With the daily food orders plummeting due to the global healthcare crisis, online food delivery major Swiggy said it would have to let go of parts of its private label kitchen business team and discontinue operations at a few locations.
“As COVID-19 disrupts daily life across the country, the hospitality industry has come under severe pressure,” a Swiggy spokesperson told KrASIA. He further said that the company is “renegotiating contracts with landlords, relocation of certain kitchens to more optimal locations and discontinuing operations at a few kitchens that have been severely impacted since the lockdown came into effect.”
Quoting industry sources, a local media Entrackr said around 900 staff members from the Bengaluru-based food delivery company would be laid off by next month.
“The employees that are expected to be asked to leave are going to be across teams in their cloud kitchen division,” one of the persons told Entrackr, requesting anonymity. The company is also renegotiating rent with the landowners of its kitchen.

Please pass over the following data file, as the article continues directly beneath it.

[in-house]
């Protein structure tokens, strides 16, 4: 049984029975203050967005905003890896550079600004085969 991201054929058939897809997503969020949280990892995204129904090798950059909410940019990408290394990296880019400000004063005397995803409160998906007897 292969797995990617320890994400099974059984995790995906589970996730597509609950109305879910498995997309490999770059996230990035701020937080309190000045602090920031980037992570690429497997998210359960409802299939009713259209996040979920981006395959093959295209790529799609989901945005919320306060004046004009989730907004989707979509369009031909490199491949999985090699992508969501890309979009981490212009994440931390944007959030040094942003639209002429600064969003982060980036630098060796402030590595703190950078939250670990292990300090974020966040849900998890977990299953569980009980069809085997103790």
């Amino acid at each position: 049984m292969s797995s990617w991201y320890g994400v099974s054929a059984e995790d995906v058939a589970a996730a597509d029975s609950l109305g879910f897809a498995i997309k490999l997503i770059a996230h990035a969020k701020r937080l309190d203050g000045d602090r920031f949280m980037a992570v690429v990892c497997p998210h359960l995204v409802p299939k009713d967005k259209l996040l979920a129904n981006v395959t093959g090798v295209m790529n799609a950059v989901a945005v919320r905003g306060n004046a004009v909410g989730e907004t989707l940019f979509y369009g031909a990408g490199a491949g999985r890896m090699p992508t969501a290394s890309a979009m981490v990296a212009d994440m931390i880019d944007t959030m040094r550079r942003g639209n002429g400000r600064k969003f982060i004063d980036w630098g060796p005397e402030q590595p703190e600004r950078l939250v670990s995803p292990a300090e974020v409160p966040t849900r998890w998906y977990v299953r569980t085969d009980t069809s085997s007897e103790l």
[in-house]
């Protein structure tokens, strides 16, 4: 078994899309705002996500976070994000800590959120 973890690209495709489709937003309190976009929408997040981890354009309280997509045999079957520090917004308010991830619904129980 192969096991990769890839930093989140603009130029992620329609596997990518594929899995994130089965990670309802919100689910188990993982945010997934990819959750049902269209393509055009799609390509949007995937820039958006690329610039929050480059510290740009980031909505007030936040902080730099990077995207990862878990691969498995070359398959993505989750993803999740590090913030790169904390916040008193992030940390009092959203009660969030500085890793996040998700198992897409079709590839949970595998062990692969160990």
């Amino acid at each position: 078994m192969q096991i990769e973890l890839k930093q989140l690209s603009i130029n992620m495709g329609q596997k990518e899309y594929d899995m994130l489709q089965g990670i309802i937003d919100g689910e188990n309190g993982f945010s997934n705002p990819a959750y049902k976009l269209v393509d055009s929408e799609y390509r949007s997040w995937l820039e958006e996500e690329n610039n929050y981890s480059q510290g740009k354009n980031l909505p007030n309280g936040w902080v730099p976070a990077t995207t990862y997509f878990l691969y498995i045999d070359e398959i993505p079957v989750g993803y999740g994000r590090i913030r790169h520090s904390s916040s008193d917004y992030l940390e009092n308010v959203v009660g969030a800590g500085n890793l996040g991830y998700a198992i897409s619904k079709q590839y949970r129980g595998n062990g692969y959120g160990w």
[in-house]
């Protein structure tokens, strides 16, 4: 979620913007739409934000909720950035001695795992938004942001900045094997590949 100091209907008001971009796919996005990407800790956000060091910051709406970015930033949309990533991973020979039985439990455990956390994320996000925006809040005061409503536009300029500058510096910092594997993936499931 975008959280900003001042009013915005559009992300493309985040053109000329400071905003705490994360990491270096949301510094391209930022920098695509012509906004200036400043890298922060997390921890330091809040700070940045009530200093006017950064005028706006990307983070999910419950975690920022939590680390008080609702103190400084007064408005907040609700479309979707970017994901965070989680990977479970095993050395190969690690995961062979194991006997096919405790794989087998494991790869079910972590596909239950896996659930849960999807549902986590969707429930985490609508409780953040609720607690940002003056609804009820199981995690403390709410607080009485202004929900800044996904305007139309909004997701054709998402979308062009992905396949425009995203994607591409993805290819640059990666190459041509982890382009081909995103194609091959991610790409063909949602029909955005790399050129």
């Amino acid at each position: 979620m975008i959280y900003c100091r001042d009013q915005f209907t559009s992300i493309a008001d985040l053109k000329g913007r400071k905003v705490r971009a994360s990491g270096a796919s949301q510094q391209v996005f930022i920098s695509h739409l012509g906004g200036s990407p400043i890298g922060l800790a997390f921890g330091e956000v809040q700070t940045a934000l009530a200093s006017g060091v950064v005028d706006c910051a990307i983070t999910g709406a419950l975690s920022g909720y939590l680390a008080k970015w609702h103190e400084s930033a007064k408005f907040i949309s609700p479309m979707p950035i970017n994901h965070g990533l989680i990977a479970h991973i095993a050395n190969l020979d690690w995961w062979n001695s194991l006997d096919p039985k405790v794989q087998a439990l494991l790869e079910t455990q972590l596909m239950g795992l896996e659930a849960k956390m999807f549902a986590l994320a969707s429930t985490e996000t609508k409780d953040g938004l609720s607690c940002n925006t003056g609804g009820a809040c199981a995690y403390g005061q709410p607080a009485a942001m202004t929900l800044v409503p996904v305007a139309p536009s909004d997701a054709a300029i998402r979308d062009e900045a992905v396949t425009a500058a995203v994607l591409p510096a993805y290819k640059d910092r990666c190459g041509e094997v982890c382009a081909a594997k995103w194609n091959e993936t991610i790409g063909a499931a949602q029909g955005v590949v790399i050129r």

As the coronavirus cases remain on an upward trend in India, the government extended the lockdown till May 3 forcing the majority of the restaurants to remain shut except a few that are open only for takeaway orders.
“As the lockdown gets further extended, we are evaluating various means to stay nimble and focused on growth and profitability across our kitchens,” Swiggy spokesperson said. “This will, unfortunately, have an impact on a certain number of kitchen staff who will be fully supported during this transition.”
The company, backed by both Naspers and Tencent, has been quite bullish on its private label initiative under four food brands including The Bowl Company, Homely, Goodness Kitchen, and Breakfast Express. Last year it put in INR 250 crore (USD 32.6 million) to expand its cloud kitchen platform Swiggy Access. In fact, earlier this year it launched a new cloud kitchen brand called BrandWorks and had partnered with 95 fine-dining restaurants.
Swiggy recently raised USD 43 million as part of its Series I funding round from a bunch of South Korean VCs and conglomerates including Ark Impact, Korea Investment Partners, Samsung Ventures, Mirae Asset Capital Markets, and China’s Tencent.